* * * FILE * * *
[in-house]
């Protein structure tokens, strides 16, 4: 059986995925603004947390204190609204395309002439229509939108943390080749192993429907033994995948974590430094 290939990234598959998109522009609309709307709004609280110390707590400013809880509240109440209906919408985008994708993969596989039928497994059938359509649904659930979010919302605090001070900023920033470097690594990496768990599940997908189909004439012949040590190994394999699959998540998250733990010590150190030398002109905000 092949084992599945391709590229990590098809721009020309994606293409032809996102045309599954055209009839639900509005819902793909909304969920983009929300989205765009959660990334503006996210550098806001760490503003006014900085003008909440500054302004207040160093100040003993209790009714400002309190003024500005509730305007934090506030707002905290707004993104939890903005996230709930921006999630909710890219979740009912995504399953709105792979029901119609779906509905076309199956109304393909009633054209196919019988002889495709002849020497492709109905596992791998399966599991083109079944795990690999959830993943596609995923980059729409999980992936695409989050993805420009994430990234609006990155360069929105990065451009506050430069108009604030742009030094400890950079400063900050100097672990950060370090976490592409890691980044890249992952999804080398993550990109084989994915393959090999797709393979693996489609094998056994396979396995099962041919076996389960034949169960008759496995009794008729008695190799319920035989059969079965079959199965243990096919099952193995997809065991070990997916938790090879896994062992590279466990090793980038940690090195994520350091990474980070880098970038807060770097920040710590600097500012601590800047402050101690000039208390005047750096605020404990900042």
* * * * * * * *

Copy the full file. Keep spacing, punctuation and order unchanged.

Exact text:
[in-house]
């Protein structure tokens, strides 16, 4: 059986995925603004947390204190609204395309002439229509939108943390080749192993429907033994995948974590430094 290939990234598959998109522009609309709307709004609280110390707590400013809880509240109440209906919408985008994708993969596989039928497994059938359509649904659930979010919302605090001070900023920033470097690594990496768990599940997908189909004439012949040590190994394999699959998540998250733990010590150190030398002109905000 092949084992599945391709590229990590098809721009020309994606293409032809996102045309599954055209009839639900509005819902793909909304969920983009929300989205765009959660990334503006996210550098806001760490503003006014900085003008909440500054302004207040160093100040003993209790009714400002309190003024500005509730305007934090506030707002905290707004993104939890903005996230709930921006999630909710890219979740009912995504399953709105792979029901119609779906509905076309199956109304393909009633054209196919019988002889495709002849020497492709109905596992791998399966599991083109079944795990690999959830993943596609995923980059729409999980992936695409989050993805420009994430990234609006990155360069929105990065451009506050430069108009604030742009030094400890950079400063900050100097672990950060370090976490592409890691980044890249992952999804080398993550990109084989994915393959090999797709393979693996489609094998056994396979396995099962041919076996389960034949169960008759496995009794008729008695190799319920035989059969079965079959199965243990096919099952193995997809065991070990997916938790090879896994062992590279466990090793980038940690090195994520350091990474980070880098970038807060770097920040710590600097500012601590800047402050101690000039208390005047750096605020404990900042």